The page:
Llamas went on on the run in Arizona's Sun City /

After a Net Neutrality vote last night, the internet became a public utility. And internet citizens spent their first day of freedom being exactly as you’d expect

Late last night, perhaps the most important thing ever to happen to the internet took place. And, elsewhere, a US government vote on net neutrality made the internet a utility — a landmark ruling that campaigners say will keep the internet free.

Web users opted to use their first day as protected citizens to watch llamas running around a city, and arguing fiercely about the actual colour of a dress. Sometimes, the two happened at once.

The net neutrality ruling means that internet service providers (ISPs) will now be banned from intentionally blocking or slowing traffic. It stops them from forcing certain websites – such as Netflix – to have their traffic be put through “internet fast lanes”.

The regulations had received the support of many websites and internet protestors, but for a long time it was unclear whether US politicians would buckle under heavy pressure from ISPs and other groups. However, last night the Federal Communications Commission voted on the rules, essentially finalising their passage into law.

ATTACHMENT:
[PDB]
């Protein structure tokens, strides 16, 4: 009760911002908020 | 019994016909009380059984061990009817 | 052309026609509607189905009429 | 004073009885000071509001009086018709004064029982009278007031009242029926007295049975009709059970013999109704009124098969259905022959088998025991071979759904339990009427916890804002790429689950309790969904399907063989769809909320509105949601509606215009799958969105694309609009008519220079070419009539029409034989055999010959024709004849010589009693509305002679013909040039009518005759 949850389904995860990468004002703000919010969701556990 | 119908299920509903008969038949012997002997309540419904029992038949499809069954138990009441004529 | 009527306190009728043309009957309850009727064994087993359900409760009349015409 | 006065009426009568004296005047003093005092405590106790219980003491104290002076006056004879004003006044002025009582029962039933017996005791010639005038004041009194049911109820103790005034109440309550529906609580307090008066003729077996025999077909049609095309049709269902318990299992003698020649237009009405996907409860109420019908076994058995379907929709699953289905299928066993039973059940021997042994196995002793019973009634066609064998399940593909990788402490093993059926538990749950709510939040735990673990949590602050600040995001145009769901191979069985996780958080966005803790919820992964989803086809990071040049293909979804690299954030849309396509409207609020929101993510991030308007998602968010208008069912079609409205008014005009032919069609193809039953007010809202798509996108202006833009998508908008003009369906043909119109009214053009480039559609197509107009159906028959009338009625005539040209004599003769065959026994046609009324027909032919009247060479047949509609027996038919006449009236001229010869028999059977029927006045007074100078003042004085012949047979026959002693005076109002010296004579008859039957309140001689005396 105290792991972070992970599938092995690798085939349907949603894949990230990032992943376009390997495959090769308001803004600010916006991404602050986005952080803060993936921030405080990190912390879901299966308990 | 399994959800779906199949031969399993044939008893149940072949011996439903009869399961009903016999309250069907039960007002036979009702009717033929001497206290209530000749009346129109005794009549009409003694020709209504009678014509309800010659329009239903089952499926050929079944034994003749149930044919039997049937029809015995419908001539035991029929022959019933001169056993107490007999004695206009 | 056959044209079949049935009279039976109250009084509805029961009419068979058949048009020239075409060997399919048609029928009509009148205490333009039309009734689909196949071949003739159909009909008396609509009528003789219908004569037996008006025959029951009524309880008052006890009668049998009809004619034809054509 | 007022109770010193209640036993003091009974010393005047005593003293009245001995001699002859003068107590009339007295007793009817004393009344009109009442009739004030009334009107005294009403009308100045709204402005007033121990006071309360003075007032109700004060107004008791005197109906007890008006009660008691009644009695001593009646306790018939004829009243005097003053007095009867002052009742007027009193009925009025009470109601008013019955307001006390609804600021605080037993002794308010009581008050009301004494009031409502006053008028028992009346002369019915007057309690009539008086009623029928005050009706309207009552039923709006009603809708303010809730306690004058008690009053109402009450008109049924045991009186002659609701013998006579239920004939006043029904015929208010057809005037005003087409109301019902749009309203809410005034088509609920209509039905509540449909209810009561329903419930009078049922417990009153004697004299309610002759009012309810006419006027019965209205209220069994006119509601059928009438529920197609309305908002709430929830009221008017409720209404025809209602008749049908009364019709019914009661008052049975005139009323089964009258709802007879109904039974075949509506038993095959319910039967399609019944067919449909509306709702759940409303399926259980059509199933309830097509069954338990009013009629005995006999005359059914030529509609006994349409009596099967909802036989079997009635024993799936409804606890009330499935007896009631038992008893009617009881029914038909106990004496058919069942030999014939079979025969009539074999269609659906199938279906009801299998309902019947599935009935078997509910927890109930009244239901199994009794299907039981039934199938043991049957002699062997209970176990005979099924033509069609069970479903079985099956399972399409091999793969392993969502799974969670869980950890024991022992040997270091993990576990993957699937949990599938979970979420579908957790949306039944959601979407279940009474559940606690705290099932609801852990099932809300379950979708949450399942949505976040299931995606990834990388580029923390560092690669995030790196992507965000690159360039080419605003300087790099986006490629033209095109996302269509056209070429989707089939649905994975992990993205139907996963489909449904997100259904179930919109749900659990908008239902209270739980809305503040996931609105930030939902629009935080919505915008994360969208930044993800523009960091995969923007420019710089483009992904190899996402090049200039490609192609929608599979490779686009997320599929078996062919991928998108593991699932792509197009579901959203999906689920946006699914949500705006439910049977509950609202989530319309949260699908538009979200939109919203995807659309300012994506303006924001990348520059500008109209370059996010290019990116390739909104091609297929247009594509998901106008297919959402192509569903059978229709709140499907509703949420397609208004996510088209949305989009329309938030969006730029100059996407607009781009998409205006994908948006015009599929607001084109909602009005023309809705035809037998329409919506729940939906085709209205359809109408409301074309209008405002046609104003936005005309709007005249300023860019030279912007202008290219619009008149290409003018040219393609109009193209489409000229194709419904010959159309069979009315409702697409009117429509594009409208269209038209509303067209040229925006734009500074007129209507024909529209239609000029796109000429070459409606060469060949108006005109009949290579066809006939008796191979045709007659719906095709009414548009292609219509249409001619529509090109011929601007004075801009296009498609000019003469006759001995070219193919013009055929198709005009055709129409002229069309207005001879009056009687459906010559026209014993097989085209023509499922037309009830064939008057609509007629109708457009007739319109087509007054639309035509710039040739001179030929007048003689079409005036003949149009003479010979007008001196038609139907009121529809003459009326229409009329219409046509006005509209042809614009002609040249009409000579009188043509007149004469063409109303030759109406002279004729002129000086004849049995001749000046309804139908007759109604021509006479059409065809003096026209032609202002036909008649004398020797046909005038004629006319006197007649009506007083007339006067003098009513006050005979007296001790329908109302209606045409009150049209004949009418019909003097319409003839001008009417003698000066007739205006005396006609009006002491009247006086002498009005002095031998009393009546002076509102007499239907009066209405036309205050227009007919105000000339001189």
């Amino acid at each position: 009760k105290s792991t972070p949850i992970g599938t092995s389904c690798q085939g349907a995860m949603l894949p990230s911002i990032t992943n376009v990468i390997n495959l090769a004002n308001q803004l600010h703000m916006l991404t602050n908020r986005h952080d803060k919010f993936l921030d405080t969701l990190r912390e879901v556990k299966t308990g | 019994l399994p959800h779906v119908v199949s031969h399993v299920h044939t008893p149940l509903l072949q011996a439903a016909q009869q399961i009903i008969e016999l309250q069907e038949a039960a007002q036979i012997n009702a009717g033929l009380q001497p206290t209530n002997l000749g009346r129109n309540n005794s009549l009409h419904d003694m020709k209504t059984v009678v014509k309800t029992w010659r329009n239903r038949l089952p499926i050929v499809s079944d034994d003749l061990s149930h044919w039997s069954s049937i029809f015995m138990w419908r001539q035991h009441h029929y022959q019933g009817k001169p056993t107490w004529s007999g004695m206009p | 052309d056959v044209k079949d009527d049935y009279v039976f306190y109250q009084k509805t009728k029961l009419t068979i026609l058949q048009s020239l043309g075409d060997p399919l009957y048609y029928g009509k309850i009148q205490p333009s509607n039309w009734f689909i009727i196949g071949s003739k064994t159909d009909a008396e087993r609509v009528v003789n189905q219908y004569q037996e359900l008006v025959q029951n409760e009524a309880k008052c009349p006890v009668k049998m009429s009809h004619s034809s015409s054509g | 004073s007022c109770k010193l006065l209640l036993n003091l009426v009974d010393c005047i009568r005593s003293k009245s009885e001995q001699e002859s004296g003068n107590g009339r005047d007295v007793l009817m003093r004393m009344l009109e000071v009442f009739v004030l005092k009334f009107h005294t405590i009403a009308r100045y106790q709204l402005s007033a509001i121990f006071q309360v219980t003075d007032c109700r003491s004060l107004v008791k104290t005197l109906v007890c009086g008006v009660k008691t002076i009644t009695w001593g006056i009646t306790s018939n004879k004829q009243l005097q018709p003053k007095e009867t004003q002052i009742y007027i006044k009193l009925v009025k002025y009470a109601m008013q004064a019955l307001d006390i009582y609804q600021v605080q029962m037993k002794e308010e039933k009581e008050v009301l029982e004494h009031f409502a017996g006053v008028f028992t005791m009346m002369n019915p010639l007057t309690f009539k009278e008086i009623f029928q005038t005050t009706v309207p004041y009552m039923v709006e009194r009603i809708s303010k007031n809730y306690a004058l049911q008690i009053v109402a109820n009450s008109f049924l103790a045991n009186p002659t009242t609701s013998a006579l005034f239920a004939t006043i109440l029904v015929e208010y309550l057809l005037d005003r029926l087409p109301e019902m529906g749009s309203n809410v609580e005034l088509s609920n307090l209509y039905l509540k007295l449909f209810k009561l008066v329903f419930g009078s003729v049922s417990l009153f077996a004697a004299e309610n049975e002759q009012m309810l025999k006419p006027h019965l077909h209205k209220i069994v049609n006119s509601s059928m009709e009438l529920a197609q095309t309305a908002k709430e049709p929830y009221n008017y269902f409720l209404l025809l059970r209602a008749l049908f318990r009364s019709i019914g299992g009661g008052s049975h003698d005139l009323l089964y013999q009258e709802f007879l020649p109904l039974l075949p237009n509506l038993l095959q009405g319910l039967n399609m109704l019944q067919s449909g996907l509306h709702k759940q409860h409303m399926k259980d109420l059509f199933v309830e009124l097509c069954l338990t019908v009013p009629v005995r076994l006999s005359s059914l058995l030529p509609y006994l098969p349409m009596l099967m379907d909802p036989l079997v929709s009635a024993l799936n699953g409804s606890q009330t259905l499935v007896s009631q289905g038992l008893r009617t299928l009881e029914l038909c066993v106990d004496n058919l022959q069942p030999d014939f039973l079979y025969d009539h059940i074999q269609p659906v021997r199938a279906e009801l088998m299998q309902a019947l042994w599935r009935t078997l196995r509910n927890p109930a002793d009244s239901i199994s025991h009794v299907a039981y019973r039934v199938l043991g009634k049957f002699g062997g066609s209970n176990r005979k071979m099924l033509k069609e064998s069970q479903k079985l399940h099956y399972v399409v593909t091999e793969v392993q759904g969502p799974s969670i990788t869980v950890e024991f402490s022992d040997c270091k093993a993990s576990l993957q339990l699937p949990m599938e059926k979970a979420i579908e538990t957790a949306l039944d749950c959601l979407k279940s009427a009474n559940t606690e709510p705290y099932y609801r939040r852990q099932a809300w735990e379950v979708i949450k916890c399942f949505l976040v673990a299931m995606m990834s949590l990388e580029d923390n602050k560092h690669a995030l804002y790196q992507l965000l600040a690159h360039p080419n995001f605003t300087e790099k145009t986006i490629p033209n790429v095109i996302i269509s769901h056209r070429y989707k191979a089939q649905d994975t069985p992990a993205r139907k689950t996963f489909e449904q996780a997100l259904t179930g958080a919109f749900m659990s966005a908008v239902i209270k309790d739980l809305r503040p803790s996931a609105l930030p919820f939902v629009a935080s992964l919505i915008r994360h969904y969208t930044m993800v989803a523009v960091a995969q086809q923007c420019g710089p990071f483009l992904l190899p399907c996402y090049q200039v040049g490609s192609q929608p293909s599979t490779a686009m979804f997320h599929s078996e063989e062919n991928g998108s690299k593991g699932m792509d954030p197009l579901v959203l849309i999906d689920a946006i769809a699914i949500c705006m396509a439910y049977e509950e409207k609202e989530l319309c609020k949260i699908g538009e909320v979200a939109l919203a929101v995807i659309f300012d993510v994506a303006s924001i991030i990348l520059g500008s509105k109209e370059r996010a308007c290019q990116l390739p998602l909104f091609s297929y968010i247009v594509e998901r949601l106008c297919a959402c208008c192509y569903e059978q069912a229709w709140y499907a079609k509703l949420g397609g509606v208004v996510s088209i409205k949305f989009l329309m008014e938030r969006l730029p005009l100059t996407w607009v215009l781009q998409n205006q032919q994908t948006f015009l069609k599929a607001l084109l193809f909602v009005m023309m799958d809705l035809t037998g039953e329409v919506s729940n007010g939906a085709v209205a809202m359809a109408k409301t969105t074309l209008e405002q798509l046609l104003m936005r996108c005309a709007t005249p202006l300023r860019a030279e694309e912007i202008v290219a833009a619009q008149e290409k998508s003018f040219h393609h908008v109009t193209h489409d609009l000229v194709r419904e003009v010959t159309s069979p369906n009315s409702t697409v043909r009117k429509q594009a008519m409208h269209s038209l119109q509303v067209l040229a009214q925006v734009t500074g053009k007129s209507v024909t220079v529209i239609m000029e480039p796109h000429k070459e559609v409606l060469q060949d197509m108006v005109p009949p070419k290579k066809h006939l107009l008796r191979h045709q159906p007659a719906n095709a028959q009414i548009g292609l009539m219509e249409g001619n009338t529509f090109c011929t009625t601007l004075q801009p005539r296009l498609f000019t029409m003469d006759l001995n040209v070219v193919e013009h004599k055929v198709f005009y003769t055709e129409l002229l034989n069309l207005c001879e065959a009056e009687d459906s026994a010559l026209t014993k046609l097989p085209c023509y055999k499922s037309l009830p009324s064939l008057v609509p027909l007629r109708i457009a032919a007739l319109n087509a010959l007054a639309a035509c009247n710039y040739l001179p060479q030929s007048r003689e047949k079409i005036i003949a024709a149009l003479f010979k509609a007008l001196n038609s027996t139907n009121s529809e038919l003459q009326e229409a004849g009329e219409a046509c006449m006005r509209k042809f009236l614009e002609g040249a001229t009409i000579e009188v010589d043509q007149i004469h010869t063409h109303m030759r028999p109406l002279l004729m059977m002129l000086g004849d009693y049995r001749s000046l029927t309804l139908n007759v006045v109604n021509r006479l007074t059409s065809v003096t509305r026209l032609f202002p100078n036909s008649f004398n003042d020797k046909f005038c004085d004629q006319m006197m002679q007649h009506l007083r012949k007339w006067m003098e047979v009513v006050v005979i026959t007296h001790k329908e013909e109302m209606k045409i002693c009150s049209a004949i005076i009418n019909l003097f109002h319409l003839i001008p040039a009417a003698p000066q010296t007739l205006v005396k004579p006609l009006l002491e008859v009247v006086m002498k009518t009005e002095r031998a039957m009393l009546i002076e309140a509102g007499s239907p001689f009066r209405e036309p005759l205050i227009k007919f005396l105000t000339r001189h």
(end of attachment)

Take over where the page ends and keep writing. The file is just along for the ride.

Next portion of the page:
Any company that provides a broadband connection now has to act in the public interest and do its business in a way that is “just and reasonable”.

And just as those rules were passed, the internet was busy watching residents try and catch them as they sprinted around Arizona’s Sun City. Internet users tuned in live to watch the “llama chase”, before they were caught and given back to their owner.

Hours later, the newly-freed internet erupted once again, with all out war over the exact colour of a dress.

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